Park has been one of the fiercest of cold fusion's often-vitriolic critics. Yet he has corresponded with many cold fusion scientists over the years, and welcomed the second DOE review. He still thinks it's most likely a bunch of bad science, but conceded to the WaPo, "Maybe there is... some funny reaction going on.... If there is, it may solve some puzzles, but it won't be important."

Cold fusion has had its day in court, so to speak, not once, but twice, and some skeptical scientists have been willing to listen to a few of the more reputable claims. Garwin was a member of the 1989 DOE review panel, and subsequently visited McKubre's lab at SRI in 1993.

Far from dismissing the work outright, he praised the lab for its "serious and competent work," and found no huge blunder in the experimental setups. (That's something that sets McKubre's work apart from the vast majority of cold fusion experiments, which caused Garwin to gripe to the WaPo, "People who can't do a good sophomore experiment are suddenly free to suggest that the discrepancies in their results come from unexplained, basic, earth-shaking, heat-producing phenomena.") But he did identify any number of possible problems with the setup, as well as some measurement errors, concluding bluntly, "Did not support any finding of 'excess heat.'"

None of this amounts to a cabal-like conspiracy n the part of the scientific establishment -- a notion that provides the linchpin of an emerging "cold fusion mythology" that has little basis in reality. The scientific community as a whole has not unfairly dismissed the claims: it simply remains unconvinced by the erratic evidence that has been presented to it.

Should cold fusion advocates one day beat the odds and provide truly reproducible, compelling evidence for low-energy nuclear reactions, the stodgy old scientific establishment might grumble a bit, but ultimately it will accept those findings and alter its theories accordingly. Because that's what the scientific method is all about.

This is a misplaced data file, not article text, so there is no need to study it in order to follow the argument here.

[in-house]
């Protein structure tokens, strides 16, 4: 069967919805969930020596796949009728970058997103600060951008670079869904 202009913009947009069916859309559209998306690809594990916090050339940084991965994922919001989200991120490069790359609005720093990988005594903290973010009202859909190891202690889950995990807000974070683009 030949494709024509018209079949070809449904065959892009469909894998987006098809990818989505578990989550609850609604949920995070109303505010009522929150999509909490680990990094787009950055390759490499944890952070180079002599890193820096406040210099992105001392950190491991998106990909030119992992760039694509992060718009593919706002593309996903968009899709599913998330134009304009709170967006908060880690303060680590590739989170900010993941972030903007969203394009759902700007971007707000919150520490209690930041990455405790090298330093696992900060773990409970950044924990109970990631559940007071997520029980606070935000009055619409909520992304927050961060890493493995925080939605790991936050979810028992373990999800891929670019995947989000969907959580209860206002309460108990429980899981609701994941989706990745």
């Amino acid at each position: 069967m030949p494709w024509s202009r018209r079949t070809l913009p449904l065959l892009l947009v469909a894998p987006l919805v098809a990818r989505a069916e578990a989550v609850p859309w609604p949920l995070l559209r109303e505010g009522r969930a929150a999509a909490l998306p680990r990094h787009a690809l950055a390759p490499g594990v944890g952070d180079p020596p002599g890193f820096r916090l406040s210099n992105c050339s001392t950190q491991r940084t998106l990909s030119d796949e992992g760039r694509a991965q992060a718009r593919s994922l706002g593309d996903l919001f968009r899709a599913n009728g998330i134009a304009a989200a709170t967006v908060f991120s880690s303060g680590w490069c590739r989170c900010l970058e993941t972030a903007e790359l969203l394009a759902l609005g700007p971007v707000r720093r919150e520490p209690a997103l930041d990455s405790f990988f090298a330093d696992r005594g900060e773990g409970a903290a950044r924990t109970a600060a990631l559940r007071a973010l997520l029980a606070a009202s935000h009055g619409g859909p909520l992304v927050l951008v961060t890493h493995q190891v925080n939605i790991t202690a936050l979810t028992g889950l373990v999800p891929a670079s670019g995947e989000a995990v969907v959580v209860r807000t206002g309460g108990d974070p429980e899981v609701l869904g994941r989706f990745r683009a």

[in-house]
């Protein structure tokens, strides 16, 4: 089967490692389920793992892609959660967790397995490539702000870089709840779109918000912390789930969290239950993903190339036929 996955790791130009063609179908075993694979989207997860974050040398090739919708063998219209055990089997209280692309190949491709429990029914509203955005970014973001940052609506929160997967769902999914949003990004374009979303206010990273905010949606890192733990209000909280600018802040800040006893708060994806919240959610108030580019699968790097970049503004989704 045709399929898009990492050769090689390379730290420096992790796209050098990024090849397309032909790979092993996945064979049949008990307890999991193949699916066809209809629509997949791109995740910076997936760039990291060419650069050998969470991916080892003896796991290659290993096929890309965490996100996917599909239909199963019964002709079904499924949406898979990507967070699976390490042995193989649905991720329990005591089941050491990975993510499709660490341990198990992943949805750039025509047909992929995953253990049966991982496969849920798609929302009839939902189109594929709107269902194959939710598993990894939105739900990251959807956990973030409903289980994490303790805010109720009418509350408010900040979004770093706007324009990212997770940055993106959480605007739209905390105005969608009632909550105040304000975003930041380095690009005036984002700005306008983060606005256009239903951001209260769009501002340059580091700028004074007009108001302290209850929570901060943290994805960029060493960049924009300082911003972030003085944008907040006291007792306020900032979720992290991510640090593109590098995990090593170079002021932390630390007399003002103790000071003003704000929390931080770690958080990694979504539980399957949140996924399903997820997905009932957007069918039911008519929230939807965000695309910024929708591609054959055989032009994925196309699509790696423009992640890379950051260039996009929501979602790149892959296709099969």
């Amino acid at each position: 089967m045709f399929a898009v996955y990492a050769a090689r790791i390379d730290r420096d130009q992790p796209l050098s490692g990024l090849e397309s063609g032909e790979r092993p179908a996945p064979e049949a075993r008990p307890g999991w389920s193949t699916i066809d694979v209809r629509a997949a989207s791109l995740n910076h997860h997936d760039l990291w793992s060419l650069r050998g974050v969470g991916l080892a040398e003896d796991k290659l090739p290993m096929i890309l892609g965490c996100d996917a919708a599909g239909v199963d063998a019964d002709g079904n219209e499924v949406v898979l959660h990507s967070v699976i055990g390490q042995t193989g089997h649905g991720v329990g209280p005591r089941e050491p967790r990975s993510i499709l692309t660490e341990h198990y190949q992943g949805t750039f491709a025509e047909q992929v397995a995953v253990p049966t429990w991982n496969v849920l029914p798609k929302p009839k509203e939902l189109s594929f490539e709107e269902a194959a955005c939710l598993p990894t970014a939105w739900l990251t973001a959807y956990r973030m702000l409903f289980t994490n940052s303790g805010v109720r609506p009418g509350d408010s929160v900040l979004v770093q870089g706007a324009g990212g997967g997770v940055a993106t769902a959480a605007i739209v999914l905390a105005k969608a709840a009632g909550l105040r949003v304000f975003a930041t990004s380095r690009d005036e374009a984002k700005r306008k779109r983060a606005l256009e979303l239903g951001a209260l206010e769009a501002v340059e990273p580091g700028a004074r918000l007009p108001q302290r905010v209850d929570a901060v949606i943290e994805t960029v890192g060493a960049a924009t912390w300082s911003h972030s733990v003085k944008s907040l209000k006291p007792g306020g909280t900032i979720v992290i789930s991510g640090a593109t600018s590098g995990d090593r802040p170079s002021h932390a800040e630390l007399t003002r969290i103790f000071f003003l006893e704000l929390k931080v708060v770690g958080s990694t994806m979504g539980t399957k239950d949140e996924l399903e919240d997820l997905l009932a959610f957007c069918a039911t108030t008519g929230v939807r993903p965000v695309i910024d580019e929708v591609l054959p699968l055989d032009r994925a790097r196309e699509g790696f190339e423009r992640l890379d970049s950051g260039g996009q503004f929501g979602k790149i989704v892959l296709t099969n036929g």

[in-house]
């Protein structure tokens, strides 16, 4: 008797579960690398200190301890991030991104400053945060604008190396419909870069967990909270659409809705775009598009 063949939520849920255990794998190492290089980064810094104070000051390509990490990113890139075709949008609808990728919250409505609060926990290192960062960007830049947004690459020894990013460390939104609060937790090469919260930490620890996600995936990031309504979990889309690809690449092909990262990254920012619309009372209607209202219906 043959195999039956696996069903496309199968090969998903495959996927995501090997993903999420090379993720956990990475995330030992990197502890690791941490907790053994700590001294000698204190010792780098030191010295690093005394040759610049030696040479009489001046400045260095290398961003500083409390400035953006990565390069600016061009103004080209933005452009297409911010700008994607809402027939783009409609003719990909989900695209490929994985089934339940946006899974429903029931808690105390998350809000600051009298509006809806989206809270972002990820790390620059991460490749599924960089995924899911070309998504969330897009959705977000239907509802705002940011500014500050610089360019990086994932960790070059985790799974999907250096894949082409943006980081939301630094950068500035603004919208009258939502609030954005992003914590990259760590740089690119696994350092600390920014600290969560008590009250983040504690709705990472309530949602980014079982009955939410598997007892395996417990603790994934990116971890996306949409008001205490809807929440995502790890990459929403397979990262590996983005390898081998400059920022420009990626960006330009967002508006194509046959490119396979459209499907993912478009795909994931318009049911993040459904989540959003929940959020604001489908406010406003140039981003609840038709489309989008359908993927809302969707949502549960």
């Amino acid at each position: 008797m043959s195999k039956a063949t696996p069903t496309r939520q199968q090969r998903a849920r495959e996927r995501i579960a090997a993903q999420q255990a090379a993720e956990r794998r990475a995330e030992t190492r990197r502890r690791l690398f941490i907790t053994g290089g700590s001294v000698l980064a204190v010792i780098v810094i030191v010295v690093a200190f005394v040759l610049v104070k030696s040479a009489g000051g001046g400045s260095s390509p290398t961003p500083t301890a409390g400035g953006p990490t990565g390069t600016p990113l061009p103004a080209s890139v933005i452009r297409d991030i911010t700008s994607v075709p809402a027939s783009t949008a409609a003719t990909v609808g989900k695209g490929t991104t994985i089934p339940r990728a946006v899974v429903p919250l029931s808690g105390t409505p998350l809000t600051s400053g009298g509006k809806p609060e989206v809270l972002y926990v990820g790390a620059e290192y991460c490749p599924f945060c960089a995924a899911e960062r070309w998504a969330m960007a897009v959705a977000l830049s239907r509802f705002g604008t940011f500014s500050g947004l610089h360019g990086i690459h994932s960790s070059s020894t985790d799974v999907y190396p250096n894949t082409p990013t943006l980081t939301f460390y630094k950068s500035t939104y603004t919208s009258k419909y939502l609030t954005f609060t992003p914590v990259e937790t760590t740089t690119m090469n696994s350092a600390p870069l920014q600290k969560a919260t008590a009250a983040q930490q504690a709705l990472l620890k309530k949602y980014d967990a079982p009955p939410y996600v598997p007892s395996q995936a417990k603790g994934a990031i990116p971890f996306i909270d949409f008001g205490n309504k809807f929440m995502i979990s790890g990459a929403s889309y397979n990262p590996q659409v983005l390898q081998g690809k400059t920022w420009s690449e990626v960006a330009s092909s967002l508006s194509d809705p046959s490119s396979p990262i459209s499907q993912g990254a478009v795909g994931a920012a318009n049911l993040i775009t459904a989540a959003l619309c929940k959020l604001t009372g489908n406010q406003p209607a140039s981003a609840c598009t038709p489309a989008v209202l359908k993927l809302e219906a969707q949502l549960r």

Adapted from an August 2007 post on the old archive site, which also appeared in the 2007 Open Lab anthology.


I'm submitting this comment on behalf of Steven Krivit; for some reason it's not showing up in the moderation queue, and wouldn't even let ME post the comment under my own handle. Clearly there IS a conspiracy to keep Steven from commenting, but I hope this addresses the issue. BTW, this is the kind of comment that actually adds to the discussion, even if Steven and I happen to be at odds on this issue, and I thank him for his willingness to be pleasant.


Hi Jennifer,

Thank you for your refreshing perspective. I appreciate that you care enough about science to voice your well-founded criticism.

Being much closer to the fray than you, I fully understand your frustration with the cold fusion believers. I disavowed my belief in "cold fusion" several years ago. You can imagine some of the e-mail I got at the time.

But you also, by omission, discount the baby that you have thrown out with your bathwater. You would hold a stronger case if you look carefully at the experimental work and then distinguish between the discredited idea of "cold fusion" versus the idea of low-energy nuclear reactions, which, in my definition, does not presume or assert fusion. I have published this distinction in Wiley and Sons and Elsevier science encyclopedias. May I send you copies of my chapters? I have also presented the distinction several times at the American Chemical Society.

It's all well and good to be cynical about why "cold fusion" is unlikely and unsupported by credible physics theory. I agree. But there is a better way to handle this controversy. Note, in 2008, I began to show, experimentally, why the data disproves the hypothesis of "cold fusion."

Please come to the American Nuclear Society meeting next month if you can. I'll explain this even more clearly there.


Steven B. Krivit

Publisher and Senior Editor, New Energy Times


The views expressed are those of the author and are not necessarily those of Scientific American.